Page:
2019 start date flexible, any time before/up to October 2019 entry
Redox-active organic molecules have been a subject of intense research because of their potential to stabilise charge (ideally in the form of multiple radical electrons) and efficiently release the energy stored on demand. Aromatic imides are a class of redox-active organic compounds that are able to undergo reversible electrochemical reduction processes to form radical and anionic states with absorption properties that are attractive energy storage and light-harvesting applications. In the neutral state, close-range overlap of their electron-deficient π-orbitals, i.e., via face-to-face aromatic interactions, can create efficient electronic pathways for charge (i.e., electrons) to be transported through-space across relatively long distances. When these processes are enabled in the solid-state, these types of molecular-level interactions can lead to materials with excellent conductivity properties.
A common challenge in harnessing the full potential of aromatic imides as efficient energy storage and electron transport materials is being able to control the exact nature of their π-electronic surface interactions, both in solution and in the solid-state (i.e., for applications.) In the Avestro Group, we are taking advantage of non-covalent (e.g., hydrogen-, halogen-) bonding interactions, rigid covalent bond geometries and even metal coordination to direct the alignment, facial orientation, and degree of π-orbital overlap of aromatic imides. This project will probe the subtle effects of region- and stereochemistry of non-covalent directing groups, molecular symmetry and bond geometry (i.e., conferred by covalent bonds and coordinating metals) on electron transport, electrochemical stability and, where applicable, molecular recognition properties. In this vein, the Avestro Group is also interested in preparing discotic aromatic imides with multiple redox-active sites to enhance π-surface interactions and boost the molar charge storage capacity of these materials. Finally, when such high charge capacity aromatic imides are constructed into 3D prismatic/tubular structures, the radial conjugation of their π-orbitals is expected to enhance both electrochemical stability and the transport of charged species through well-defined nanosized channels of the molecules.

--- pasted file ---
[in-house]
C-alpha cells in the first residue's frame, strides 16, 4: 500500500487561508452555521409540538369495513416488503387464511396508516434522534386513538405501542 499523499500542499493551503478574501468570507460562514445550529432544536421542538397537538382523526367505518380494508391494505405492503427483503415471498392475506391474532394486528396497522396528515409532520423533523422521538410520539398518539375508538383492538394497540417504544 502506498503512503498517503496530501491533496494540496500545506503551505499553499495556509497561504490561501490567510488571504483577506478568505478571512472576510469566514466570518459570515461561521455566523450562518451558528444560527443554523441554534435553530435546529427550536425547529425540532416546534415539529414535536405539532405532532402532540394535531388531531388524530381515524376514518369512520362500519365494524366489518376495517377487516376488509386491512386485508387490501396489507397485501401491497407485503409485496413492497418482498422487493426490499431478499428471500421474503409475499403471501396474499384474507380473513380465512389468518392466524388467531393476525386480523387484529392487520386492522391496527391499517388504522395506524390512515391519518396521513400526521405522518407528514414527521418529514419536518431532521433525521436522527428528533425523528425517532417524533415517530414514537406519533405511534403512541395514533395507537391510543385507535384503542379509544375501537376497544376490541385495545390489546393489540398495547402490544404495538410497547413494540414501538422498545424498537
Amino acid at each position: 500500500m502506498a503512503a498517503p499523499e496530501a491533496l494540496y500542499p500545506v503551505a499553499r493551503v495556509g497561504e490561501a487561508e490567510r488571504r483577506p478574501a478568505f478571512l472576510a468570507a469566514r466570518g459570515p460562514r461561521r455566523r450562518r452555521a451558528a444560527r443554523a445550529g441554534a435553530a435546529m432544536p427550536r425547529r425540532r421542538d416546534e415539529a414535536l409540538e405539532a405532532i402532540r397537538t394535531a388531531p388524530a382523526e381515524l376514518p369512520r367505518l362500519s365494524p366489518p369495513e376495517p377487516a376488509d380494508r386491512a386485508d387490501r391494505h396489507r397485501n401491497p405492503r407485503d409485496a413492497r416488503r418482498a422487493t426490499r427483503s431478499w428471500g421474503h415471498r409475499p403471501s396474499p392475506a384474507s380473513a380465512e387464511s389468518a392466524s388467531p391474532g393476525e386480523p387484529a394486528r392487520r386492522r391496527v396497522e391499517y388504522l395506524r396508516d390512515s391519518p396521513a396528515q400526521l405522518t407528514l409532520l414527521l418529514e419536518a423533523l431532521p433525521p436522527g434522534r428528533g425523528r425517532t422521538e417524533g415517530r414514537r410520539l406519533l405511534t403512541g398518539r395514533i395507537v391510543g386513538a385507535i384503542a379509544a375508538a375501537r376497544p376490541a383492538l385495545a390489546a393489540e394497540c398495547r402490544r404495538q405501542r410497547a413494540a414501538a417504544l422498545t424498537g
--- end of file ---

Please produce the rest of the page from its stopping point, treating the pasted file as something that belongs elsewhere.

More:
the PhD candidate joining the Avestro Molecular Materials for Energy research group will pursue the organic synthesis, assembly and materials characterisation of various electroactive aromatic imides containing a high density of redox-active centres and N-functional groups to direct the co-facial interactions of their π-surfaces into 1-, 2- and 3D structures. They will employ a wide range of techniques and spectroscopies, electrochemistry, imaging microscopy and diffraction analyses to determine structure–property correlations in solutions, gels, and solid-state single crystals. There will be opportunities for the student to work collaboratively alongside senior PDRAs and talented undergraduate project students working on parallel areas of research involving aromatic imides in the Avestro Group.
This project is supported by the Royal Society, the Global Challenges Research Fund and the Department of Chemistry at York. For more information on this project and other opportunities, please visit the Avestro Group on Twitter at @ajavestro and: https://www.york.ac.uk/chemistry/staff/academic/a-c/dr-avestro
All students follow our Innovative Doctoral Training in Chemistry programme: https://www.york.ac.uk/chemistry/postgraduate/idtc/
The Department strives to provide a working environment which allows all staff and students to contribute fully, to flourish, and to excel: https://www.york.ac.uk/chemistry/ed/
The final year of this four year studentship will be funded by a Chemistry Teaching Studentship: https://www.york.ac.uk/chemistry/postgraduate/research/industry-teachingphd/
This PhD will formally start on 1 October 2019. Induction activities will start on 30 September.
Value: This studentship is fully funded by the Royal Society for 36 months and a Department of Chemistry Teaching Studentship for a further 12 months. It covers: (i) a tax-free annual stipend at the standard Research Council rate (£14,777 for 2018-19), (ii) tuition fees at the UK/EU rate, (iii) consumables costs.
Eligibility: Studentships are available to any student who is eligible to pay tuition fees at the home rate. Interested applicants should carry, at minimum, a 2.1 degree in Chemistry or Chemistry-related degree (e.g., Natural Sciences) and have strong English writing and oral communication skills.